Ann Arbor; Edward A. Skae, '28, Sinclair, '36, Detroit; Ann Timmons,
Pontiac; Dix Humphrey, '28, Grosse '36, Detroit; and Harriet Wolfs, '36,
Pointe; Robert Davis, '29, Kalama- St. Clair.
zoo; Dr. George Hammond, '25, Ann Mrs. J. E. Hancock, of Detroit,
Arbor; William J. Walther, '30, and served as toastmistress of the eve-
James B. Freeman, '27, of Bay City; ning, while Mrs. Neil Graham, also
Edward C. Crafts, '30, Oak Park, Ill.; of Detroit, was the principal speaker.
and Eugene Phelps Smith, '29, Pon- Ruth Stesel, '33, delivered a short
tiac, Arthur B. King, New York City, speech for the seniors and Josephine
the national secretary, was also here. Hadley, '36, was the initiate speaker.
S U N T A I I pEN3 Theta Phi Alpha wishes to an-
Pakeor, Sh eafer, Katema, nounce the pledging of Jane Schnci-
Qonklin, etc., $1.00 and up. der, '35, Bellevue, Penn., last Friday.
A large ad choice aSsot 'n, Guests this week-end at the chap-
L' L ter house included Josephine Kriser,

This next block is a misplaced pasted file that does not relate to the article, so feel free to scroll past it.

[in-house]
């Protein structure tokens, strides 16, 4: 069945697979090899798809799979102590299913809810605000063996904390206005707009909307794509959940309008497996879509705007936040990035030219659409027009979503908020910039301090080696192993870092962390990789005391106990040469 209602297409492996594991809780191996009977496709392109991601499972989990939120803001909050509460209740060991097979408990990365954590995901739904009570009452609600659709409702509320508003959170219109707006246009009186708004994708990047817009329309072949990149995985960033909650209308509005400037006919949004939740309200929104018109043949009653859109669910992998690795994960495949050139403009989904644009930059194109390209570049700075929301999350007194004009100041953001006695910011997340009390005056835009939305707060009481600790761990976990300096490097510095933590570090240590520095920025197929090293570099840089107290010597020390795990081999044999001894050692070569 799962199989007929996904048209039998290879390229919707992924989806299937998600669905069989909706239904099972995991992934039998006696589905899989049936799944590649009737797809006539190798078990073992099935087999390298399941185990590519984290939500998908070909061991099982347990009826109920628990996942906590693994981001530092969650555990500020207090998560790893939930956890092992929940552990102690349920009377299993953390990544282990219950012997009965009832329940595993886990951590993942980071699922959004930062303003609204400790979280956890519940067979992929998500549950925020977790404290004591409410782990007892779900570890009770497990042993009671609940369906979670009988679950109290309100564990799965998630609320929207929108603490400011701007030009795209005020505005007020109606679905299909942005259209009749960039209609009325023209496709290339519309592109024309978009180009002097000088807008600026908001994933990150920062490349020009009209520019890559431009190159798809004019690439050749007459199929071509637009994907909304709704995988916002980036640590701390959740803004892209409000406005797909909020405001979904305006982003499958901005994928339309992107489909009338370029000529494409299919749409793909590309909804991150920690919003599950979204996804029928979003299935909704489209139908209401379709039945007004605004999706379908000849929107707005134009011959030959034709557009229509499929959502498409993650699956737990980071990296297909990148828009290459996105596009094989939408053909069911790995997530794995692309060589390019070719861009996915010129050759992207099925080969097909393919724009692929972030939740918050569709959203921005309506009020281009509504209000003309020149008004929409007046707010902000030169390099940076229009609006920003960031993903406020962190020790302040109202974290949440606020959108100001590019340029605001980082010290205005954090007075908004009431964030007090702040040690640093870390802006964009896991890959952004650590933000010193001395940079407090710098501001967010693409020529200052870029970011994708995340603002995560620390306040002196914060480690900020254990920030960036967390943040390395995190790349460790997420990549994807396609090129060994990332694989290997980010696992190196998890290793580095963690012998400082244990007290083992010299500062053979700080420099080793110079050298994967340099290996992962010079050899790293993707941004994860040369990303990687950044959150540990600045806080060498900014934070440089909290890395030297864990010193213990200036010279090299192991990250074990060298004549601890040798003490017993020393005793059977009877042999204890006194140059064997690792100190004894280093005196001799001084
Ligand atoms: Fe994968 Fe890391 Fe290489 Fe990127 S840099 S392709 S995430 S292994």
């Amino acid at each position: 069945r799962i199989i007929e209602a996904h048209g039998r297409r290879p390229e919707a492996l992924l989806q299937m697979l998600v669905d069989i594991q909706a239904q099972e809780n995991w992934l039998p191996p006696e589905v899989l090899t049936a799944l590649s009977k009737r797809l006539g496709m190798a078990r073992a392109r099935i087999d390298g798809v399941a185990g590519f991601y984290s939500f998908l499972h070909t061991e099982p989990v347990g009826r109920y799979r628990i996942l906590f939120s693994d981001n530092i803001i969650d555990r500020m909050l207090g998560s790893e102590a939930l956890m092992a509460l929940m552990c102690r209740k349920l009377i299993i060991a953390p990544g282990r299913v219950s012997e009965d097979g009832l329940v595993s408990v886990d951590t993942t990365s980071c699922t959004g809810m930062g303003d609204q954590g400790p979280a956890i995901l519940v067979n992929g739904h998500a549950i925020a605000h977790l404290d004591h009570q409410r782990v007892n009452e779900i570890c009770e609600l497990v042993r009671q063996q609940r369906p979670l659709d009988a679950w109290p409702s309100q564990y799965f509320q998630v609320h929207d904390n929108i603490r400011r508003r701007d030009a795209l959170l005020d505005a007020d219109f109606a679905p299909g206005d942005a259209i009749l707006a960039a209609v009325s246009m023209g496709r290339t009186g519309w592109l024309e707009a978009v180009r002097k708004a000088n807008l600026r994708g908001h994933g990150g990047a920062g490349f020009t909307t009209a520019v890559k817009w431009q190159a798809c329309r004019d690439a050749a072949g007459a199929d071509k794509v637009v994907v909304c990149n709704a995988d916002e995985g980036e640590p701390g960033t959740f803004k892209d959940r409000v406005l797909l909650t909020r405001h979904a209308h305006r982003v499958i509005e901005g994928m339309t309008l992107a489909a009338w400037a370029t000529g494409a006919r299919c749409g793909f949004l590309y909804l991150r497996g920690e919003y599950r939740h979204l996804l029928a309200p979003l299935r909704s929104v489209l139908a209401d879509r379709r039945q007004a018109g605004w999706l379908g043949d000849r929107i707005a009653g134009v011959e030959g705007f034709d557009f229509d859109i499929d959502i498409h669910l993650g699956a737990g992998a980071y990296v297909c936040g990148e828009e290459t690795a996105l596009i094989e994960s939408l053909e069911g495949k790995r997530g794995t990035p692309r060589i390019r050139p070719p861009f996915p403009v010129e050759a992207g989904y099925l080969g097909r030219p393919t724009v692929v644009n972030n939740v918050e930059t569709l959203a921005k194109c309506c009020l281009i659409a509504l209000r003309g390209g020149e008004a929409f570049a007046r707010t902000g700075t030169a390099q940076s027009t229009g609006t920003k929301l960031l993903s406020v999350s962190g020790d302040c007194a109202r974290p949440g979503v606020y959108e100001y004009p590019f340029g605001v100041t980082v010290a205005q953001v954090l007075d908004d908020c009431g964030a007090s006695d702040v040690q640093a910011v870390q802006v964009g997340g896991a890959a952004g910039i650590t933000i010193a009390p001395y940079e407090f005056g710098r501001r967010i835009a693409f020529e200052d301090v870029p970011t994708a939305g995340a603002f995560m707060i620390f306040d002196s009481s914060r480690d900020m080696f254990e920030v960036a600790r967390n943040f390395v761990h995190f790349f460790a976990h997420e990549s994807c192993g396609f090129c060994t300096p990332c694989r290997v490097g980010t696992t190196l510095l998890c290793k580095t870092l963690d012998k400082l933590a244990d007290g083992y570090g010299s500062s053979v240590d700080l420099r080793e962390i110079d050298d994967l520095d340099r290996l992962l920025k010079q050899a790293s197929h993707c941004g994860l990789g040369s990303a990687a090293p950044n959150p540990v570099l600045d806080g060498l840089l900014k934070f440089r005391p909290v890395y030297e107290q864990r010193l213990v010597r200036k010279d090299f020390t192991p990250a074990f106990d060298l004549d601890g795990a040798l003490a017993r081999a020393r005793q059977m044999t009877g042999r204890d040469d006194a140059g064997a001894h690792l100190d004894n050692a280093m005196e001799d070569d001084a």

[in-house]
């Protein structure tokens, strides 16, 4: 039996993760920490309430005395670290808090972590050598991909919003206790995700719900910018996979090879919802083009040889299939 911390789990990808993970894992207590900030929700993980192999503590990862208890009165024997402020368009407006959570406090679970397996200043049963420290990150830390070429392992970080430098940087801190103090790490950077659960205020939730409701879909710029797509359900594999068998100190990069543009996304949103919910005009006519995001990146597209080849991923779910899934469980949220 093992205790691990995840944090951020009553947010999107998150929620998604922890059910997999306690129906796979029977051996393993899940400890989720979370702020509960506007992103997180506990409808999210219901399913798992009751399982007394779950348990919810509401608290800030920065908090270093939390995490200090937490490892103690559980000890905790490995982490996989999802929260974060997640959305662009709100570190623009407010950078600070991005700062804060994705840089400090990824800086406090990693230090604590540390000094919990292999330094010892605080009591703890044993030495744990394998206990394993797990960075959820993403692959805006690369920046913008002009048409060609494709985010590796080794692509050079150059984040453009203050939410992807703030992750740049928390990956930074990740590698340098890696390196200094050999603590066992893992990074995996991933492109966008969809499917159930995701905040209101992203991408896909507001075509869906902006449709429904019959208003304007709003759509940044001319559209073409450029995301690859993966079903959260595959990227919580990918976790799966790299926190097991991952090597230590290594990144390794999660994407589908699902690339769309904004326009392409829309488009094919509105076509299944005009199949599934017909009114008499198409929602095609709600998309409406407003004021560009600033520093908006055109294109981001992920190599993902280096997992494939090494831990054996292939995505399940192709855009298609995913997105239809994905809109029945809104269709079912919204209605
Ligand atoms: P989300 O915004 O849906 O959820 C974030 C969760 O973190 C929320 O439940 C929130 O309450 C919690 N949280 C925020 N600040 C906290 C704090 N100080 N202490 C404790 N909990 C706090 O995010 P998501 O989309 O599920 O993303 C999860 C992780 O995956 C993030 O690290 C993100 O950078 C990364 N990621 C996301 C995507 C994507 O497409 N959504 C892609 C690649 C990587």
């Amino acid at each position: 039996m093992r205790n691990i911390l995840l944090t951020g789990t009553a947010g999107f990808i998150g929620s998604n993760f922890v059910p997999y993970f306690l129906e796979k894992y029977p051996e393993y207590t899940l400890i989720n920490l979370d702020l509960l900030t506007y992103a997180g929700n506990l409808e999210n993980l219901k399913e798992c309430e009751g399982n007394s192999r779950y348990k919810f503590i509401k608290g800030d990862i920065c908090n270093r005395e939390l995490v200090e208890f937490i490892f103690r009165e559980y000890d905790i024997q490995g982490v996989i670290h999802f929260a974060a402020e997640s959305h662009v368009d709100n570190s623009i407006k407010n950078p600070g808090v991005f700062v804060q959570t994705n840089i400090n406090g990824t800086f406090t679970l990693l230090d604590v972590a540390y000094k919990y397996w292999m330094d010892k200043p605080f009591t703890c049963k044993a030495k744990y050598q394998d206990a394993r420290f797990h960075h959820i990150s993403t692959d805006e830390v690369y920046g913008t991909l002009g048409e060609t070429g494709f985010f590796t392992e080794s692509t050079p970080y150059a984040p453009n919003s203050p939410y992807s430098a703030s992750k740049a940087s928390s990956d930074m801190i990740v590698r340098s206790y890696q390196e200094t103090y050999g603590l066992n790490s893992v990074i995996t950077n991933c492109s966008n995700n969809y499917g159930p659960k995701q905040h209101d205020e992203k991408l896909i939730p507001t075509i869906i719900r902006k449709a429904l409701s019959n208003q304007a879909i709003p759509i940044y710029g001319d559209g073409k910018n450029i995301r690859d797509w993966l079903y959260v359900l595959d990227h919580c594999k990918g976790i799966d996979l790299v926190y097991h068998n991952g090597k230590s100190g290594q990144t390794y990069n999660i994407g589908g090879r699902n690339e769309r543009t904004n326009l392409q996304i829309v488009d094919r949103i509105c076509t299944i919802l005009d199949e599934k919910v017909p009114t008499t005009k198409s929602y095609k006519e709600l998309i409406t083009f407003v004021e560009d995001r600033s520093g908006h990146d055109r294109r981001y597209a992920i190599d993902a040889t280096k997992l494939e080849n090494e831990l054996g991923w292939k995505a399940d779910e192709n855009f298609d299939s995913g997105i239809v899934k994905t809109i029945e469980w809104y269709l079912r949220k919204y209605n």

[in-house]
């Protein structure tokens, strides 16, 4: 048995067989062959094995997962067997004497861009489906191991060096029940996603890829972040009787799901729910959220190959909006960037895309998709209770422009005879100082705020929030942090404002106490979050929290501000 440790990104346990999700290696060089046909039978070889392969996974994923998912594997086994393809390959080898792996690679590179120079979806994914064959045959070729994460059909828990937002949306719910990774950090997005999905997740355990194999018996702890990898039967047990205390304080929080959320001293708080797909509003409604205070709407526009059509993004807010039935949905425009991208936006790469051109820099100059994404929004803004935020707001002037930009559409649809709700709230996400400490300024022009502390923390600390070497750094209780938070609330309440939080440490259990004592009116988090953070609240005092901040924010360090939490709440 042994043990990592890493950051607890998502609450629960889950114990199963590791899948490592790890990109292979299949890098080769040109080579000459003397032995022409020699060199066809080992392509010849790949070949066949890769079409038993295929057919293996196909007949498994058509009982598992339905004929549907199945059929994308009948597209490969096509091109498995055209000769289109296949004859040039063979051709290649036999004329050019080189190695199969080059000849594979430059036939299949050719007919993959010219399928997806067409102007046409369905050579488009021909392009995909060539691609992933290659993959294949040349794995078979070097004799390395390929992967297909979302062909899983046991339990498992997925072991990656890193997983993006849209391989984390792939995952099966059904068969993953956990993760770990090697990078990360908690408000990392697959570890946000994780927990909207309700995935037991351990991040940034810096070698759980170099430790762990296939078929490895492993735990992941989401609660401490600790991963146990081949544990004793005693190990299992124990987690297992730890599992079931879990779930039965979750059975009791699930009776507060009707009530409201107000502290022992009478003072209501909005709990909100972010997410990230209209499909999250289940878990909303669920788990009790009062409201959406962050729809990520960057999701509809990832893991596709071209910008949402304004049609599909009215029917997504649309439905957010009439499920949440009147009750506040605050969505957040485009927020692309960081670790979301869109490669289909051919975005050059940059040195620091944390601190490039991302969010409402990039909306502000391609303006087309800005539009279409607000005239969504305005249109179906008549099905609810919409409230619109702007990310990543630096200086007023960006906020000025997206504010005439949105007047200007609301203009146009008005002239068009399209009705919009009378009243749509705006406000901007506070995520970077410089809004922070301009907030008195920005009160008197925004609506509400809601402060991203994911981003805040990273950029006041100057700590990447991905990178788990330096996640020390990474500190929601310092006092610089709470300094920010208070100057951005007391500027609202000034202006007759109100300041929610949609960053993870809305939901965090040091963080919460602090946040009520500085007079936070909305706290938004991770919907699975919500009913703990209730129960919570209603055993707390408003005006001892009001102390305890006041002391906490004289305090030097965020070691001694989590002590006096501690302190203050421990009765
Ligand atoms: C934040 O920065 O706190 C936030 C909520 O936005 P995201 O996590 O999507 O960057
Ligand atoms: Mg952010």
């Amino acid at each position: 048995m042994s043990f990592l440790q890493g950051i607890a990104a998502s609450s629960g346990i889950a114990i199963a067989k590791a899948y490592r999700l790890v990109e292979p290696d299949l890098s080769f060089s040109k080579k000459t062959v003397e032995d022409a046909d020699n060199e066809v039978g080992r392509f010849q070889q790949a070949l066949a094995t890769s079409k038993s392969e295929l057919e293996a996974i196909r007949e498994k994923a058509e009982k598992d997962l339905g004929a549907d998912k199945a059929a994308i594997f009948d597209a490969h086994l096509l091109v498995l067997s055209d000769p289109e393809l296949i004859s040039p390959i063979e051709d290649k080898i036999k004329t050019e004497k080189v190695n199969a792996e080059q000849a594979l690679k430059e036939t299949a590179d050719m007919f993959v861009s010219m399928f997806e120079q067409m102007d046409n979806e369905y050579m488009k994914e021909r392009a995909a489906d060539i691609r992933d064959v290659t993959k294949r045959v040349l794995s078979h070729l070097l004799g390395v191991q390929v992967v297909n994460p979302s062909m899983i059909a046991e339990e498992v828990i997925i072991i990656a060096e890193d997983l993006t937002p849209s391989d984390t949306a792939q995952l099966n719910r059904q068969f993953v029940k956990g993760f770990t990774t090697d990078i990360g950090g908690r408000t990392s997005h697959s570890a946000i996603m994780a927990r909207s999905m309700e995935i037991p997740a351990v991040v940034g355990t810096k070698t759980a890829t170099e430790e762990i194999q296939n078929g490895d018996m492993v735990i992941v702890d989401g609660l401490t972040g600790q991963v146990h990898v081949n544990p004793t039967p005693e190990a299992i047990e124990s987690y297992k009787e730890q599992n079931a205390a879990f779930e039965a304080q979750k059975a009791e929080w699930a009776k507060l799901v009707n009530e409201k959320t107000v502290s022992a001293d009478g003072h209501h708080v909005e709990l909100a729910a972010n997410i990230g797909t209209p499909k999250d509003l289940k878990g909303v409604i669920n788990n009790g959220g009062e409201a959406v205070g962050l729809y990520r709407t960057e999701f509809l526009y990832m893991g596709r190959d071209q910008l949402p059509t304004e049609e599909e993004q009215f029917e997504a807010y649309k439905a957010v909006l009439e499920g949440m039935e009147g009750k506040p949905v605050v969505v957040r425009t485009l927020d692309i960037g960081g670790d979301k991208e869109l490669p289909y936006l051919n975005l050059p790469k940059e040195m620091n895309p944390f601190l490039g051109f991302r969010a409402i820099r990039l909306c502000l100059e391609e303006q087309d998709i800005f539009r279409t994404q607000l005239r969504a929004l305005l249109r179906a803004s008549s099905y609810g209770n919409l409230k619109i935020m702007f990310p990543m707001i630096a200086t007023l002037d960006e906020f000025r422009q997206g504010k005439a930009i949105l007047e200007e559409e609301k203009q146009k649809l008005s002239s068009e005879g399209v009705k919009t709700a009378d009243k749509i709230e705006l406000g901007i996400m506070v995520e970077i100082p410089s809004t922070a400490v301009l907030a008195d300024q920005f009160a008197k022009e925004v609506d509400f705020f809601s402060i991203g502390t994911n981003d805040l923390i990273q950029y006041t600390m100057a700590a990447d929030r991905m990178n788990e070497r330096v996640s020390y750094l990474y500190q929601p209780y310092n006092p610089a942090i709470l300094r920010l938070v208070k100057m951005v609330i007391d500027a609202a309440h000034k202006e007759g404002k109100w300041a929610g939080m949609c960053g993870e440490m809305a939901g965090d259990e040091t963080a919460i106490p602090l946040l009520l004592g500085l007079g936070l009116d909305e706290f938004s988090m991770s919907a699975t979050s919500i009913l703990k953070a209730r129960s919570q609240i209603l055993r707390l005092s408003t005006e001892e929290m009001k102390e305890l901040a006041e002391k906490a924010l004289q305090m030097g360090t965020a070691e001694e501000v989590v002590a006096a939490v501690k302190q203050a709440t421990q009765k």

_fLL_ '32, of Dexter. and Virginia Hanlon,
314 S. State St., Ann . 32, of Detroit.
- aeS.,A- lo. '2

"Love on the Run," the 1934 musi-
cal revue and satire on the presentf
financial crisis, is slatedto send this
year's junior girls to the top in the
production of a decidedly different
and entertaining, as well as enlight-
ening play. Americans are worried+
over bank holidays and five per cents,;
I but, as a means of diverting those
patriotic minds from business at
I home, "Love on the Run" serves to
reveal what the present economic is-
sues are in Russia, Switzerland, Ger-
many, and France.
Mary Ann Mathewson, as Pamela
Clifford, will show her prowess in
money-making matters on her tour
of the globe. Who said depression?
Who said money was frozen? It's in
plain sight. In song, dance, scenery,
costumes, lighting and comedy, the
effects are novel and effective.
Due to the compined efforts of+
Ruth Duhme, properties chairman,
and Katherine MacGregor, chairman
of costumes, the scenery and cos-
tumes will blend harmoniously in